Human immunodeficiency virus type 1 (HIV-1) proteins Tat and gp120 have been implicated in the pathogenesis of dementia associated with HIV infection. Recently, we showed the presence of Tat protein in brains of patients with HIV-1 encephalitis as well as macaques with encephalitis caused by a chimeric strain of HIV and simian immunodeficiency virus, and that even transient exposure of cells to Tat leads to release of cytopathic cytokines. Now, we report the first demonstration of gp120 protein in brain of patients with HIV encephalitis. We tested the hypothesis that Tat and gp120 would act synergistically to potentiate each protein's neurotoxic effects and determined the extent to which pharmacological antagonists against processes implicated in HIV-1 neuropathogenesis could block HIV-1 protein-induced neurotoxicity. Subtoxic concentrations of Tat and gp120, when incubated together, caused neuronal cell death and prolonged increases in levels of intracellular calcium. A transient exposure of neurons to Tat and gp120 for seconds initiated neuronal cell death, but maximal levels of neuronal cell death were observed with exposures lasting 30 minutes. The neurotoxicity caused by Tat and gp120 applied in combination was blocked completely by memantine, partially by amiloride, and not at all by dipyridamole or vigabatrin.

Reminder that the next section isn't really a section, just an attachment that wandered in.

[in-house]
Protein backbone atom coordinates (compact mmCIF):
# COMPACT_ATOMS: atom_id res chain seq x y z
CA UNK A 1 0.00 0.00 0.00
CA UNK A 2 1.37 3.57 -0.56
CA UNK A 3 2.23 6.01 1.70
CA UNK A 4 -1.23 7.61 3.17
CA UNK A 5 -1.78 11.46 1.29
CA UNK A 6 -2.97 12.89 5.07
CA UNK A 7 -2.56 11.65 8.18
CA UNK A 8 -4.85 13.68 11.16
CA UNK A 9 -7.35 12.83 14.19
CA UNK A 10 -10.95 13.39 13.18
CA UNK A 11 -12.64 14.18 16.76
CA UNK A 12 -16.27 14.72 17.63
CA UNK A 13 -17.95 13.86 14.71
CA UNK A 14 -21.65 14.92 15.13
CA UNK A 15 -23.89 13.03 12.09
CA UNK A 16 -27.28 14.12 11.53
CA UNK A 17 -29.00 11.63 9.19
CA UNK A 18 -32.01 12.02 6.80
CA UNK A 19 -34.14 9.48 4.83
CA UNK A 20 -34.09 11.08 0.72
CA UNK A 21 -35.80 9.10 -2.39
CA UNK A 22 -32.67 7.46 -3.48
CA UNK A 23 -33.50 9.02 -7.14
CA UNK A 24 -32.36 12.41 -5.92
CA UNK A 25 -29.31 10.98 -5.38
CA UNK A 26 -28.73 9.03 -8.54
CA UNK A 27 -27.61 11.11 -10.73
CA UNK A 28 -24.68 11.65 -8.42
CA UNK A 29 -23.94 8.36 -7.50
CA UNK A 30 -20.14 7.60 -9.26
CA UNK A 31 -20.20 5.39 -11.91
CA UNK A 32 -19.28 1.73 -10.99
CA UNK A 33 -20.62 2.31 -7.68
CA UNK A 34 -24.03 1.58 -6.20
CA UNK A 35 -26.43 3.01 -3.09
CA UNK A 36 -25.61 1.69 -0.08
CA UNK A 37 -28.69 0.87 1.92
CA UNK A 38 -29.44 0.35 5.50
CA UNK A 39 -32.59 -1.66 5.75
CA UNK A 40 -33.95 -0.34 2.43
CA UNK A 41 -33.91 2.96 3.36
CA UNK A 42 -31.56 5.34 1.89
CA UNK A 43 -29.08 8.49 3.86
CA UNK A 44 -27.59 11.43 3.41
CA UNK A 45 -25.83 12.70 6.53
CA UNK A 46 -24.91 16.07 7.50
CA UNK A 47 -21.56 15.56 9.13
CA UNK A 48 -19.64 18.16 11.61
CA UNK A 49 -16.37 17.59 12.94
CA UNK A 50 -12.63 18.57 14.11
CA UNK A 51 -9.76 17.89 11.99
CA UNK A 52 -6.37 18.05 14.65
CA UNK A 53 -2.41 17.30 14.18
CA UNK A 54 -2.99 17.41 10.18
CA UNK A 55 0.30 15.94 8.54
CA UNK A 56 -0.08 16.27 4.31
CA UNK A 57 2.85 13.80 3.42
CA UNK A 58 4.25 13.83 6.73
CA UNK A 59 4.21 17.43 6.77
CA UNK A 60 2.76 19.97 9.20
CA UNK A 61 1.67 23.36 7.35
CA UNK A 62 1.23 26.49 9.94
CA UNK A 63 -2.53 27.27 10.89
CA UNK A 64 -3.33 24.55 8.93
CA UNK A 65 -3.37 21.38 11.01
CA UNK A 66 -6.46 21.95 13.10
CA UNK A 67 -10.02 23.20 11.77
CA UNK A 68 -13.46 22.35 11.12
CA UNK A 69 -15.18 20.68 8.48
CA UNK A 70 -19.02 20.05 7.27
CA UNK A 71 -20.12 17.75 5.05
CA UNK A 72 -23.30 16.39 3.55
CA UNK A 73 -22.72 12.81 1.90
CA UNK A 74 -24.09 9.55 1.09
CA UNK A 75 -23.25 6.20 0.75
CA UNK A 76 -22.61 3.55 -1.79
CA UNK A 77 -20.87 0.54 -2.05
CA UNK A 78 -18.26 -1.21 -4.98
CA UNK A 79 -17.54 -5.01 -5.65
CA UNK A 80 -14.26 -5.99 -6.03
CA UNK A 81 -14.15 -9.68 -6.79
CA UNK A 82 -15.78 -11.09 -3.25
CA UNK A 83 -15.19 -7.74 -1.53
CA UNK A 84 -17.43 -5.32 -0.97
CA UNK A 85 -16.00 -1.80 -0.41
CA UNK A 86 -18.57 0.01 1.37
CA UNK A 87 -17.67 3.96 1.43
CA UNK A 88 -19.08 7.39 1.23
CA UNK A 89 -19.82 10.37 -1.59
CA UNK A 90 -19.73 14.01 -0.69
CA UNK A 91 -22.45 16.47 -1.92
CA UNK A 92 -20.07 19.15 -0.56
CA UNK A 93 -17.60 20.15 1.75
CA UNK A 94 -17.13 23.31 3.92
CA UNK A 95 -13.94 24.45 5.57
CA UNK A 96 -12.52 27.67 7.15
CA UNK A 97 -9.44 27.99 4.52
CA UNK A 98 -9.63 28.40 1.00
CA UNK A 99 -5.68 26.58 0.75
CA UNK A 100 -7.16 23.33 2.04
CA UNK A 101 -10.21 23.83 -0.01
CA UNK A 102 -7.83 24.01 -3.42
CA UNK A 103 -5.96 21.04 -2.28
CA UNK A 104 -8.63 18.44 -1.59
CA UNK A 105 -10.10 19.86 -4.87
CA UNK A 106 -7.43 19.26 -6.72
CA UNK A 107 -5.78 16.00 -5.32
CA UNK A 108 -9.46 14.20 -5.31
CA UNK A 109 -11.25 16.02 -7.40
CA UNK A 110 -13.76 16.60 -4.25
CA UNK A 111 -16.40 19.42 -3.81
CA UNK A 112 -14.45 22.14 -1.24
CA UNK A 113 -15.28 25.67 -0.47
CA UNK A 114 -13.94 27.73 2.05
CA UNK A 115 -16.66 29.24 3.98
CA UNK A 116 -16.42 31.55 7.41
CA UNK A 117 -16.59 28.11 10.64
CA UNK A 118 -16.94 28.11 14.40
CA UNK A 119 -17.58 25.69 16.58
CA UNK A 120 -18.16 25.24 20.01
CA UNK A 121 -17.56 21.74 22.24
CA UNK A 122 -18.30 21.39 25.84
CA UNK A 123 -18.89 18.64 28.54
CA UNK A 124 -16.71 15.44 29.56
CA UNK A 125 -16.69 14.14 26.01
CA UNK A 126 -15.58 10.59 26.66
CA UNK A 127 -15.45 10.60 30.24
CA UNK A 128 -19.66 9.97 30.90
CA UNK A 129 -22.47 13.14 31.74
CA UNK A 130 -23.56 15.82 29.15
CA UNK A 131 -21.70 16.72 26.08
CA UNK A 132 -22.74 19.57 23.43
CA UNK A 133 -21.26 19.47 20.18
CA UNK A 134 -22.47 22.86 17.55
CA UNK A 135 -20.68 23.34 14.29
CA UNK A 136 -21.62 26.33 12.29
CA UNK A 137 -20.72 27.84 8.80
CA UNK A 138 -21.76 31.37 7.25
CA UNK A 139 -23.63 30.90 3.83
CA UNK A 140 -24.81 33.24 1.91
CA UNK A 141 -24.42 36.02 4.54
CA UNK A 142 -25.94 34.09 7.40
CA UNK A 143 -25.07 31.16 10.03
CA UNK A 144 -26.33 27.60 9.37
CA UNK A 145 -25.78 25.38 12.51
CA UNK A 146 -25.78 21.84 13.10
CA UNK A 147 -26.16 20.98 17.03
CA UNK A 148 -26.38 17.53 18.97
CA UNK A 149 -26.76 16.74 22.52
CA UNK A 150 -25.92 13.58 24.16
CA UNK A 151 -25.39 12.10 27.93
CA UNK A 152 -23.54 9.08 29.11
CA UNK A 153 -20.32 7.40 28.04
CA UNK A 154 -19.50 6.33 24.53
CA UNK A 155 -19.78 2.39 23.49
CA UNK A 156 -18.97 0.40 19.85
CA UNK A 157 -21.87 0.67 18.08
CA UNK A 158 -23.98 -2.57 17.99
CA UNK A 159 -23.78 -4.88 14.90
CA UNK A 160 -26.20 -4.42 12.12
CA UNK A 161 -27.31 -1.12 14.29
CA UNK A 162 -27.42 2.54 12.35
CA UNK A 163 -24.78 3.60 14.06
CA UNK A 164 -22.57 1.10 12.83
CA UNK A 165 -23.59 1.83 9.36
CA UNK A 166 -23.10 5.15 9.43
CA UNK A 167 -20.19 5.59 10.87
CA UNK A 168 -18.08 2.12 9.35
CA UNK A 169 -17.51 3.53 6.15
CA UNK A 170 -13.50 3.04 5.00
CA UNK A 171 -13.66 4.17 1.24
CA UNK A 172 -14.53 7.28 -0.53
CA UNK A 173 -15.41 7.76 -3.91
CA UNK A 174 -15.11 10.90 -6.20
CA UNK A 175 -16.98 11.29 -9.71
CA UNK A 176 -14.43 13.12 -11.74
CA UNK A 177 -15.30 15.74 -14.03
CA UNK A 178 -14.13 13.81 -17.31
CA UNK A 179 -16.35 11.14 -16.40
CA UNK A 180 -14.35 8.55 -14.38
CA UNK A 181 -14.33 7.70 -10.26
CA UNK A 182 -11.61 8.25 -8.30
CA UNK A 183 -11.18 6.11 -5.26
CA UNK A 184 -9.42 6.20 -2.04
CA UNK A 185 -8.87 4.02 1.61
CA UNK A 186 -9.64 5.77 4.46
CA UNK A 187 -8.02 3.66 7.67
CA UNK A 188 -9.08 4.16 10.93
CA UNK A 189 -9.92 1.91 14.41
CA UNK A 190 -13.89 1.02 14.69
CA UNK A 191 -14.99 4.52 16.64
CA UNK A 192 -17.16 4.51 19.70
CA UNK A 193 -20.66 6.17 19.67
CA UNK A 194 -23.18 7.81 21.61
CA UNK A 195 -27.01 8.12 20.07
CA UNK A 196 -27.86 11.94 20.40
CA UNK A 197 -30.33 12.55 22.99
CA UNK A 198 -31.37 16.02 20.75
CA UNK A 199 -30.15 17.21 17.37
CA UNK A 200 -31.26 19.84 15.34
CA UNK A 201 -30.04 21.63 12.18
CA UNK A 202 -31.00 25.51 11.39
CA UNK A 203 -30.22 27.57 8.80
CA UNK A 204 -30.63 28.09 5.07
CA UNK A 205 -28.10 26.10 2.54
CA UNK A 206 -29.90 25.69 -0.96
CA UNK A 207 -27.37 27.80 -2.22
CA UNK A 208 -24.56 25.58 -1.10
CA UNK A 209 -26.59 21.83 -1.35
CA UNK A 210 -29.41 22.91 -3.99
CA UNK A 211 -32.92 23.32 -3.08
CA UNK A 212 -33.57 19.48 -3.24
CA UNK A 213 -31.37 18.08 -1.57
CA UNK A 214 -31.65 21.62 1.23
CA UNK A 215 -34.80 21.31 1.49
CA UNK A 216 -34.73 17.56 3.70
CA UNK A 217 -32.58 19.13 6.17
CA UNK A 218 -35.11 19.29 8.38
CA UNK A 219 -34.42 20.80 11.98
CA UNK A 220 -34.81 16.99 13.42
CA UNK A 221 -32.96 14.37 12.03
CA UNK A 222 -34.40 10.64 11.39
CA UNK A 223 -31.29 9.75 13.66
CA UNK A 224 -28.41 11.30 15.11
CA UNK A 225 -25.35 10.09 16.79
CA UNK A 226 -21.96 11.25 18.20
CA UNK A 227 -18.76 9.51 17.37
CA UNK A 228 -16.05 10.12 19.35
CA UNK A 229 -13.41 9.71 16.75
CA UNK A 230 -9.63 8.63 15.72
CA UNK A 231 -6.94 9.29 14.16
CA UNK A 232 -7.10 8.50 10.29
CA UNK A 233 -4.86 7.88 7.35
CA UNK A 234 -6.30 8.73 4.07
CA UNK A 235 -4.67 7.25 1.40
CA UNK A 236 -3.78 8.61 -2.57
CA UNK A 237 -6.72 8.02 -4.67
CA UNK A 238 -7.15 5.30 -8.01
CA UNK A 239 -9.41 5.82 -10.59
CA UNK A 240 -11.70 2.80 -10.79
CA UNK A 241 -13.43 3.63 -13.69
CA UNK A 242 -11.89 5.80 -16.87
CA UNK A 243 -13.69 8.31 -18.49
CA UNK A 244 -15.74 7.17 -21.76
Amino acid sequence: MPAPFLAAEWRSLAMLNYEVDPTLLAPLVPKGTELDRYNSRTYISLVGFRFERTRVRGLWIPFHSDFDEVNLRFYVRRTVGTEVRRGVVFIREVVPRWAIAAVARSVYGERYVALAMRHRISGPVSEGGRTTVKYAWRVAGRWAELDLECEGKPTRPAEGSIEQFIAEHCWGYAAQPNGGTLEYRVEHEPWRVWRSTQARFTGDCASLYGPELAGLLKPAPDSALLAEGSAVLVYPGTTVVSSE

|Original language||English (US)|
|Number of pages||9|
|Journal||Annals of neurology|
|State||Published - Feb 14 2000|
ASJC Scopus subject areas
- Clinical Neurology